What Is the Hubbert Curve?
The Hubbert curve is a method for predicting the likely production rate of any finite resource over time. When plotted on a chart, the result resembles a symmetrical bell-shaped curve.
The theory was developed in the 1950s to describe the production cycle of fossil fuels. However, it is now considered to be an accurate model for the production cycle of any finite resource.
- The Hubbert curve is a method for predicting the production rate of any finite resource.
- It was first developed in 1956 to explain production rates of fossil fuels.
- Today, the Hubbert curve is used across various resource sectors and has informed debate around the rate of change in global oil production rates.
How the Hubbert Curve Works
The Hubbert curve was proposed by Marion King Hubbert in 1956 in a presentation to the American Petroleum Institute entitled “Nuclear Energy and the Fossil Fuels.” As its name suggests, Hubbert’s presentation was initially focused on the production of fossil fuels. However, the Hubbert curve has since become a popular and widely accepted method for projecting the production rates of natural resources more generally.
Of special importance to investors is the Hubbert curve’s prediction about when the peak of resource production is likely to occur. When investing in a new project, such as an oil well, substantial upfront costs must be invested before the project begins generating a saleable product. In the case of oil wells, this includes drilling the well, putting in place key equipment, and covering personnel costs before the oil begins to flow. Once the key infrastructure is in place, production volumes will gradually accumulate before eventually beginning to decline once the oil in the well has been largely exhausted.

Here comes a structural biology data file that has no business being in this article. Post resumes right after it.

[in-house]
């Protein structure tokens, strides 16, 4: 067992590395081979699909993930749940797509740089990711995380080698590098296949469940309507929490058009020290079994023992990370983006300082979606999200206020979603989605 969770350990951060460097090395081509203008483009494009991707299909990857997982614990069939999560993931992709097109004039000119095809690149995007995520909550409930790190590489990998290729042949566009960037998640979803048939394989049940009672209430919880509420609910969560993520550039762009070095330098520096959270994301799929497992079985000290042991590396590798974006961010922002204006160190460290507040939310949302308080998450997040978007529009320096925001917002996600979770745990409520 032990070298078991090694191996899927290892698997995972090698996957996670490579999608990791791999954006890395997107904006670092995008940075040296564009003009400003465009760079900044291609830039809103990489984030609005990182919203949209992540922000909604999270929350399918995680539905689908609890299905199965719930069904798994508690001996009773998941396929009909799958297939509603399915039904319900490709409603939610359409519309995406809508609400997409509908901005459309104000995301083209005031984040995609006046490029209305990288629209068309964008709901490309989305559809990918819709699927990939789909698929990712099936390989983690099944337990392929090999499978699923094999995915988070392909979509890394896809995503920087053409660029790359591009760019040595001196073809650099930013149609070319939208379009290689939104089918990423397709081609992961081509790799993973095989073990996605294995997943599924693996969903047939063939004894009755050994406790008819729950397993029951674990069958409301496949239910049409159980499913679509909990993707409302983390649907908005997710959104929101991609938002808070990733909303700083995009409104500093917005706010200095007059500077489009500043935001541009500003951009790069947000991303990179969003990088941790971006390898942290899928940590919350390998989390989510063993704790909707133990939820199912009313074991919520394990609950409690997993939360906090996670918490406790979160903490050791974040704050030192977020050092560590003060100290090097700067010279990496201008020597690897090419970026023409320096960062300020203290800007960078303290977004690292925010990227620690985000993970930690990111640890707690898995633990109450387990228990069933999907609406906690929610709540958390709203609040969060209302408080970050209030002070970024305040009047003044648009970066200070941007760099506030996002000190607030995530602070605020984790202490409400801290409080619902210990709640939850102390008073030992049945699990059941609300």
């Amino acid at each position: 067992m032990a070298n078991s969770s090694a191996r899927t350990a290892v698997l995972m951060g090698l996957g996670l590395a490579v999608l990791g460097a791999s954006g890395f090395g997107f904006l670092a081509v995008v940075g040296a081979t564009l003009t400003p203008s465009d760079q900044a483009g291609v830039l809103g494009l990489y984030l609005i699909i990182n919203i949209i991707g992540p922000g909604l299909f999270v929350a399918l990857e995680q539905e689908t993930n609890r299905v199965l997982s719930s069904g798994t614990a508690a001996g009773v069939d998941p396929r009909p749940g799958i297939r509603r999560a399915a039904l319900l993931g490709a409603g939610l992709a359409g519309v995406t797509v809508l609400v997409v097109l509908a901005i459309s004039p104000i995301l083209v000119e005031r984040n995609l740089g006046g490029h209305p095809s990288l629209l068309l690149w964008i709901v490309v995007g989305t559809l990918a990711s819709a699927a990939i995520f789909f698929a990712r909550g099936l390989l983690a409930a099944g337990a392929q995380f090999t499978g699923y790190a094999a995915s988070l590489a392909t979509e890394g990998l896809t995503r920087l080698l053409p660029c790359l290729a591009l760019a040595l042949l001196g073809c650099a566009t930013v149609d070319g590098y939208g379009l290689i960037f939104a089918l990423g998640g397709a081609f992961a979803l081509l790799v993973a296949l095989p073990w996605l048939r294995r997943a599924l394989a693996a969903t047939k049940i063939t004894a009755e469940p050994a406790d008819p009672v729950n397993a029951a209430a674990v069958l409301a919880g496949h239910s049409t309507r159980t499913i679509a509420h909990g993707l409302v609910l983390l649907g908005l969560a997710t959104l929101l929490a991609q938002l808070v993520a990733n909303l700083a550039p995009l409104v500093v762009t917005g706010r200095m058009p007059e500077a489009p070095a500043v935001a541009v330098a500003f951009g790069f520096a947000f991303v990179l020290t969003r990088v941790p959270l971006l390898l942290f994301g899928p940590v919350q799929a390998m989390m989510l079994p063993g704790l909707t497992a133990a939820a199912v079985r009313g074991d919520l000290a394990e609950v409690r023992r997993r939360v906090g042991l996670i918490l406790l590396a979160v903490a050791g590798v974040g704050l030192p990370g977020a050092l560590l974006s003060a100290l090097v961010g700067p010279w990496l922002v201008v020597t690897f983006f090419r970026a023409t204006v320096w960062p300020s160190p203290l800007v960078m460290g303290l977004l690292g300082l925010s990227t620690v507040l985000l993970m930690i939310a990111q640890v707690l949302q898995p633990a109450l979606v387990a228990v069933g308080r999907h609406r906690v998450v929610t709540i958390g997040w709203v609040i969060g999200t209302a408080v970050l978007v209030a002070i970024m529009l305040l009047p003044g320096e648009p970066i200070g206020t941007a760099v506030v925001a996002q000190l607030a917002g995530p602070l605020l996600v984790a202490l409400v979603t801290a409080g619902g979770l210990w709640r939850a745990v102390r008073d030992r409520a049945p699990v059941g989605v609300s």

By combining factors such as the natural reserves of the well, the probability of discovering oil in a given region and the speed at which oil can be extracted from the ground, Hubbert’s model was able to predict when a well would reach its level of maximum production. In visual terms, this occurs in the middle of the curve, just before the depletion of the well causes production rates to decline.
Real World Example of the Hubbert Curve
Hubbert’s model works remarkably well both for individual projects and for entire regions. For instance, the Hubbert curve can be used to describe the entirety of global oil output as well as the regional production of areas such as Saudi Arabia or Texas. The general appearance and predictions of the model are strikingly similar and accurate in both cases.
Of course, in the real world, production rates will not appear as a perfectly symmetrical curve. Nevertheless, the Hubbert curve is widely used as a close approximation of actual production rates. Once such notable application is the so-called Hubbert Peak Theory, which has been used to predict peak oil production around the world.
According to some industry analysts, the Hubbert peak for oil production in the United States was reached in the 1970s, although there is little consensus on when the peak for global oil production will be reached. One reason for this disagreement is that new technologies for extracting oil may have pushed the date for any forced decline in production further into the future.